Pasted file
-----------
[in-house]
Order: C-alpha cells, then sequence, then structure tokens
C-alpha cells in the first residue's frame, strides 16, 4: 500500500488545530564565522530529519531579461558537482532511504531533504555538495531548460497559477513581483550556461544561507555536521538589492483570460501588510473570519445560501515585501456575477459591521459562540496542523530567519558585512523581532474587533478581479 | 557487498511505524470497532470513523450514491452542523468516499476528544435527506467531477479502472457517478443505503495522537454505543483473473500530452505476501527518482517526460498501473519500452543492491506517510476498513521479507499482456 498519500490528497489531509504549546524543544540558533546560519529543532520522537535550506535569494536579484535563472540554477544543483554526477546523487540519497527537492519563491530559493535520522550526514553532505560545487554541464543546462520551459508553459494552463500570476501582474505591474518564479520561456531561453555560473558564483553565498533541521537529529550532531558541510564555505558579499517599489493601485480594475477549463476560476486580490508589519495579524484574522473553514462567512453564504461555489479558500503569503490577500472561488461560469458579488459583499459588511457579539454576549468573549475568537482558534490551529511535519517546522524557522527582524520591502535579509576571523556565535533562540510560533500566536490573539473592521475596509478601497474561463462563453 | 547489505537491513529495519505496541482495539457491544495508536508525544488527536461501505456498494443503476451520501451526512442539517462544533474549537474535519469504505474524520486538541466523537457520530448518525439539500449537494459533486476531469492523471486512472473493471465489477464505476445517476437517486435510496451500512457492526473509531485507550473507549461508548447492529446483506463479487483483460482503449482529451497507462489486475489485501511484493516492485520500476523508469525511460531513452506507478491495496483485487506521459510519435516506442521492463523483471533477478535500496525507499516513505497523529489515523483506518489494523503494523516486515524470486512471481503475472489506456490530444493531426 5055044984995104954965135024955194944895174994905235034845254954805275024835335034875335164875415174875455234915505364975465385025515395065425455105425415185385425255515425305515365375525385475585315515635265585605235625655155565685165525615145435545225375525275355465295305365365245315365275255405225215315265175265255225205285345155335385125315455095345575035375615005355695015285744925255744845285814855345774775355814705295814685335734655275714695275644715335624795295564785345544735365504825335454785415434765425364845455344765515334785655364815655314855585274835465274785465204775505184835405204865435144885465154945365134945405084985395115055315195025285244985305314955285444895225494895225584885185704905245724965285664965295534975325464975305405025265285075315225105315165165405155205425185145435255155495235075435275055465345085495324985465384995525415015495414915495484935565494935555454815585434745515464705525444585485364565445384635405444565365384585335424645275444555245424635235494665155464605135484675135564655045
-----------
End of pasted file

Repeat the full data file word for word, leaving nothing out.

[in-house]
Order: C-alpha cells, then sequence, then structure tokens
C-alpha cells in the first residue's frame, strides 16, 4: 500500500488545530564565522530529519531579461558537482532511504531533504555538495531548460497559477513581483550556461544561507555536521538589492483570460501588510473570519445560501515585501456575477459591521459562540496542523530567519558585512523581532474587533478581479 | 557487498511505524470497532470513523450514491452542523468516499476528544435527506467531477479502472457517478443505503495522537454505543483473473500530452505476501527518482517526460498501473519500452543492491506517510476498513521479507499482456 498519500490528497489531509504549546524543544540558533546560519529543532520522537535550506535569494536579484535563472540554477544543483554526477546523487540519497527537492519563491530559493535520522550526514553532505560545487554541464543546462520551459508553459494552463500570476501582474505591474518564479520561456531561453555560473558564483553565498533541521537529529550532531558541510564555505558579499517599489493601485480594475477549463476560476486580490508589519495579524484574522473553514462567512453564504461555489479558500503569503490577500472561488461560469458579488459583499459588511457579539454576549468573549475568537482558534490551529511535519517546522524557522527582524520591502535579509576571523556565535533562540510560533500566536490573539473592521475596509478601497474561463462563453 | 547489505537491513529495519505496541482495539457491544495508536508525544488527536461501505456498494443503476451520501451526512442539517462544533474549537474535519469504505474524520486538541466523537457520530448518525439539500449537494459533486476531469492523471486512472473493471465489477464505476445517476437517486435510496451500512457492526473509531485507550473507549461508548447492529446483506463479487483483460482503449482529451497507462489486475489485501511484493516492485520500476523508469525511460531513452506507478491495496483485487506521459510519435516506442521492463523483471533477478535500496525507499516513505497523529489515523483506518489494523503494523516486515524470486512471481503475472489506456490530444493531426 5055044984995104954965135024955194944895174994905235034845254954805275024835335034875335164875415174875455234915505364975465385025515395065425455105425415185385425255515425305515365375525385475585315515635265585605235625655155565685165525615145435545225375525275355465295305365365245315365275255405225215315265175265255225205285345155335385125315455095345575035375615005355695015285744925255744845285814855345774775355814705295814685335734655275714695275644715335624795295564785345544735365504825335454785415434765425364845455344765515334785655364815655314855585274835465274785465204775505184835405204865435144885465154945365134945405084985395115055315195025285244985305314955285444895225494895225584885185704905245724965285664965295534975325464975305405025265285075315225105315165165405155205425185145435255155495235075435275055465345085495324985465384995525415015495414915495484935565494935555454815585434745515464705525444585485364565445384635405444565365384585335424645275444555245424635235494665155464605135484675135564655045